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Ubuntu Unity Proves Very Slow To KDE, GNOME, Xfce, LXDE

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  • Artemis3
    replied
    Originally posted by Hamish Wilson View Post
    Actually, Xfce has a fully supported and configurable compositor, it is just not on by default. On 4.8 it can be toggled from the "Window Manager Tweaks" settings option under the "Compositor" tab. From there you can also tweak the compositor effects and also specifically set the compositor to "Display fullscreen overlay windows directly". Considering you took the time to tweak KDE for this benchmark, I would appreciate it if you would also do the same for Xfce in future tests.
    No, the compositor is turned on by default in Xubuntu, which is why the benchmarks show lower FPS with XFCE than LXDE. Perhaps testing with both compositor on and off should clarify this. I rather use my desktop with the compositor off, the menu shadows and transparency of objects are not worth the tearing in videos and fewer FPS.

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  • Artemis3
    replied
    Originally posted by Rigaldo View Post
    And so .. Was anyone saying KDE is heavy and slow and that XFCE is better for performance/gaming etc?
    Do the benchmarks with a window instead of fullscreen, and the truth will come out. I often play rpg games windowed, as the need to browse documentation online comes very often. Also, the time KDE takes to boot is absurd, even worse than gnome3, which in itself is quite unbearable.

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  • Artemis3
    replied
    XFCE compositor can be turned off

    If you turn off the compositor, XFCE will match the speeds of KDE suspend and LXDE.


    Now i would like to see true desktop usage benchmarks. Time to boot, time to open the file browser, time to open a default app (libreoffice?), memory usage, power usage, fps on the desktop itself, etc.

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  • GreatEmerald
    replied
    More like someone else saying that the headlines are wrongly made. Which is a fair point.

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  • Ofen
    replied
    Originally posted by Ramiliez View Post
    Hey Michael heres idea for your next article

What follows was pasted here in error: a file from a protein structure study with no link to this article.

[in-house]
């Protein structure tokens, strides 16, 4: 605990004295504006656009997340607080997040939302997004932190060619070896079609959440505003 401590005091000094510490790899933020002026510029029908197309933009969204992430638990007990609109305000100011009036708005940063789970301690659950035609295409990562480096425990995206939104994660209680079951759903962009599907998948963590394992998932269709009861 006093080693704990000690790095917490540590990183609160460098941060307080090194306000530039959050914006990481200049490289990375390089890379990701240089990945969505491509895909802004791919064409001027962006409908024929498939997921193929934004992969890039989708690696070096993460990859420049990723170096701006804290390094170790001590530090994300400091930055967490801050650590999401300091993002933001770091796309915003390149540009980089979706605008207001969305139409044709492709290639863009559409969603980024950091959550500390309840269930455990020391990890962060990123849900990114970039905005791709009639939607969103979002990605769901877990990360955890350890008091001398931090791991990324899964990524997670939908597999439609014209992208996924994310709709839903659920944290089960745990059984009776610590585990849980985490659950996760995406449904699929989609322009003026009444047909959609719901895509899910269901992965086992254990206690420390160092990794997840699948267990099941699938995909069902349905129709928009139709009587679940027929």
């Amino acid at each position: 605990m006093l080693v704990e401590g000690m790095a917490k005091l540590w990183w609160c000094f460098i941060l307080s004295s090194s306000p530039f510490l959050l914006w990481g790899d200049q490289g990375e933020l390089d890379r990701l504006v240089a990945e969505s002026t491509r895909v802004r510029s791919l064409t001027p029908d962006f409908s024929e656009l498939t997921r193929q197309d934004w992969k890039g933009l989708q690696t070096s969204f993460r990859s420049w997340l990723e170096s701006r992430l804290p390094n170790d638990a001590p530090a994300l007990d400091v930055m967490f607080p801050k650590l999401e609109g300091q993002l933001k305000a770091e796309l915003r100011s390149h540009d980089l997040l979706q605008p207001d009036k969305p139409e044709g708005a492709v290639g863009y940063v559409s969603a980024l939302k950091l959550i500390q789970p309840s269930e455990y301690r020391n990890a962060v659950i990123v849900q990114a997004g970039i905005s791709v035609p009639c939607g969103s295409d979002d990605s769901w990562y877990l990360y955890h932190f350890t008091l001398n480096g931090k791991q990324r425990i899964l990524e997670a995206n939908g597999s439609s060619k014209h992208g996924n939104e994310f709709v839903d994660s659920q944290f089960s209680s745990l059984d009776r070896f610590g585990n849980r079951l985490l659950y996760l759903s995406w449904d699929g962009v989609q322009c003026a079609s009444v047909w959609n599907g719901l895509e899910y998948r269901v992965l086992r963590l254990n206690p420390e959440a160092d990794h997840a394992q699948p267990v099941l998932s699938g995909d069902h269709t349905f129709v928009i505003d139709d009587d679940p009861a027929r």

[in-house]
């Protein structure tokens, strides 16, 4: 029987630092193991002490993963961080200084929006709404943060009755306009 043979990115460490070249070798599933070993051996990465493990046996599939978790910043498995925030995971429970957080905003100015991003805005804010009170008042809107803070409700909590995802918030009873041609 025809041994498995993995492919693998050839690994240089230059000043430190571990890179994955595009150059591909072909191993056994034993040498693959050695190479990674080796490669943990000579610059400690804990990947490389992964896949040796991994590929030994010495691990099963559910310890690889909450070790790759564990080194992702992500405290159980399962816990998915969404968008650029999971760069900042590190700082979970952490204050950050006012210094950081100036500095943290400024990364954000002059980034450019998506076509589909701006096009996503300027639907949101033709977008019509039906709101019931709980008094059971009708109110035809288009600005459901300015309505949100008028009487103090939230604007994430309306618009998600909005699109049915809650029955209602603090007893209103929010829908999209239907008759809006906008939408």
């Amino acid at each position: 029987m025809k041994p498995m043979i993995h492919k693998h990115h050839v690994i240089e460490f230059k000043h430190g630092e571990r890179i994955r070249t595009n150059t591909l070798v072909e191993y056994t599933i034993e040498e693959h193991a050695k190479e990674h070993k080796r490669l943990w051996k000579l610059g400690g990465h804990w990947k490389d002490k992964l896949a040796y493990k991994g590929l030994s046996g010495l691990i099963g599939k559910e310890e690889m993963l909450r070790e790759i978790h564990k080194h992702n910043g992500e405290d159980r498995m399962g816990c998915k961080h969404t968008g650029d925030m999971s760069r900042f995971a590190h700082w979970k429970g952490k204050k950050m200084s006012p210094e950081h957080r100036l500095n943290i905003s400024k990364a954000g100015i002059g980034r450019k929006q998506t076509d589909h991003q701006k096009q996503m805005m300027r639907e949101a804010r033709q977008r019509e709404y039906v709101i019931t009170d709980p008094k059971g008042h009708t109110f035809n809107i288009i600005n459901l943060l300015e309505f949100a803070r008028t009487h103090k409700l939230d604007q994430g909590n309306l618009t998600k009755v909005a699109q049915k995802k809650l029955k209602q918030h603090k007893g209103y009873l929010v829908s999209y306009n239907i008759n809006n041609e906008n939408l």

“Look, someone else says my benchmarks are wrongly made”.

    Source:
    http://blog.martin-graesslin.com/blo...ce-benchmarks/
    lol, shitstorm incoming

    Leave a comment:


  • Ramiliez
    replied
    Hey Michael heres idea for your next article

    “Look, someone else says my benchmarks are wrongly made”.
    Source:
    http://blog.martin-graesslin.com/blo...ce-benchmarks/

    Leave a comment:


  • bug77
    replied
    Originally posted by gcala View Post
    Sane remarks, but his points are valid for most benchmarks. Rarely will you see a piece of software benchmarked across several operating systems, CPU, etc. You can't realistically vary every single factor, so reviewers usually pick a few that (in their eyes) are the most important. Yet people will either generalize those results if they are inline with their views or dismiss the results as flawed if they contradict the same views.

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  • TomBoyTom
    replied
    Please test Pantheon Shell and Cinnamon

    I like to see results with these two youngest WM

    Leave a comment:


  • gcala
    replied
    an aswer from kde developer:

    http://blog.martin-graesslin.com/blo...ce-benchmarks/

    Leave a comment:


  • Rigaldo
    replied
    Originally posted by kraftman View Post
    It does affect performance, but not with every driver. I'm running fglrx and there's no difference. With Open Source drivers and nVidia binary driver you should see a noticeable slow down with compositions being enabled. Some Phoronix benchmarks are so moronic, because they don't really benchmark driver speed (the best examples are Linux vs OS X and Intel hardware). I bet Kubuntu with suspended compositions turned on will simply kill crAppple OS.
    Maybe in discrete cards the difference is just more negligible due to their higher "horse power", but from what I read in this thread previously I understand that composition puts a bit more hardware(gpu and cpu) overhead. On a discrete card(like mine) I wouldn't expect such a significant difference though, as the one shown here.

    Or it is the driver failing when there's no composition so you don't get the gain(with composition turned off) instead of not getting the slow down(with composition turned on) actually.

    Regarding the last one, I recall some benchmarks showing Ubuntu faster than OS X with NVIDIA hardware (if I recall correctly). And it was probably with compiz(and Unity? don't remeber ..).

    Leave a comment:

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